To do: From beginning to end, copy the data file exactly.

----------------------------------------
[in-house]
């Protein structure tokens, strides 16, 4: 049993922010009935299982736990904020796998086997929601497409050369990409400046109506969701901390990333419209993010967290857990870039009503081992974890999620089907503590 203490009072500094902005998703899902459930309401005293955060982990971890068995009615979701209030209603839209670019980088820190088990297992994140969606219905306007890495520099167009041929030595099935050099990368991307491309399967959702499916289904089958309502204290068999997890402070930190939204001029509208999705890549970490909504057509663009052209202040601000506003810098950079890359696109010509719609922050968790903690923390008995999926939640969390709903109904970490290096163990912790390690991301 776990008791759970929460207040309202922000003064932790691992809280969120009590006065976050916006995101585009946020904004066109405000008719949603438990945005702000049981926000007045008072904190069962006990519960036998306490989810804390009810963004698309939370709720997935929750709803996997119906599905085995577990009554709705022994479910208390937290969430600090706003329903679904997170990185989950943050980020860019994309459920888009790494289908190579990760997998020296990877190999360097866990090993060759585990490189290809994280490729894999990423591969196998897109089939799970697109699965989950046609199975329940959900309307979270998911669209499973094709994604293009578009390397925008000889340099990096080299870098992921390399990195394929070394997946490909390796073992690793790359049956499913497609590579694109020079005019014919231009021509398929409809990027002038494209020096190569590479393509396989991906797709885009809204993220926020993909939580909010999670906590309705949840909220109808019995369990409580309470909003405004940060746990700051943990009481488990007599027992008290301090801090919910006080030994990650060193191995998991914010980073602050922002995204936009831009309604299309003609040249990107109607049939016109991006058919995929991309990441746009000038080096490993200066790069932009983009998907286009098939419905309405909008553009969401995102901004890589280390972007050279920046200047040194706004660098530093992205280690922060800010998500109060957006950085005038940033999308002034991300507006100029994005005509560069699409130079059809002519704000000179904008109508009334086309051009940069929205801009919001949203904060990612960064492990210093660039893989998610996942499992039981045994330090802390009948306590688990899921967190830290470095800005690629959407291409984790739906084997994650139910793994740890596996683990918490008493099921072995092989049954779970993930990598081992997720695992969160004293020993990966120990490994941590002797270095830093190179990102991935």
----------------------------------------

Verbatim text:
[in-house]
């Protein structure tokens, strides 16, 4: 049993922010009935299982736990904020796998086997929601497409050369990409400046109506969701901390990333419209993010967290857990870039009503081992974890999620089907503590 203490009072500094902005998703899902459930309401005293955060982990971890068995009615979701209030209603839209670019980088820190088990297992994140969606219905306007890495520099167009041929030595099935050099990368991307491309399967959702499916289904089958309502204290068999997890402070930190939204001029509208999705890549970490909504057509663009052209202040601000506003810098950079890359696109010509719609922050968790903690923390008995999926939640969390709903109904970490290096163990912790390690991301 776990008791759970929460207040309202922000003064932790691992809280969120009590006065976050916006995101585009946020904004066109405000008719949603438990945005702000049981926000007045008072904190069962006990519960036998306490989810804390009810963004698309939370709720997935929750709803996997119906599905085995577990009554709705022994479910208390937290969430600090706003329903679904997170990185989950943050980020860019994309459920888009790494289908190579990760997998020296990877190999360097866990090993060759585990490189290809994280490729894999990423591969196998897109089939799970697109699965989950046609199975329940959900309307979270998911669209499973094709994604293009578009390397925008000889340099990096080299870098992921390399990195394929070394997946490909390796073992690793790359049956499913497609590579694109020079005019014919231009021509398929409809990027002038494209020096190569590479393509396989991906797709885009809204993220926020993909939580909010999670906590309705949840909220109808019995369990409580309470909003405004940060746990700051943990009481488990007599027992008290301090801090919910006080030994990650060193191995998991914010980073602050922002995204936009831009309604299309003609040249990107109607049939016109991006058919995929991309990441746009000038080096490993200066790069932009983009998907286009098939419905309405909008553009969401995102901004890589280390972007050279920046200047040194706004660098530093992205280690922060800010998500109060957006950085005038940033999308002034991300507006100029994005005509560069699409130079059809002519704000000179904008109508009334086309051009940069929205801009919001949203904060990612960064492990210093660039893989998610996942499992039981045994330090802390009948306590688990899921967190830290470095800005690629959407291409984790739906084997994650139910793994740890596996683990918490008493099921072995092989049954779970993930990598081992997720695992969160004293020993990966120990490994941590002797270095830093190179990102991935």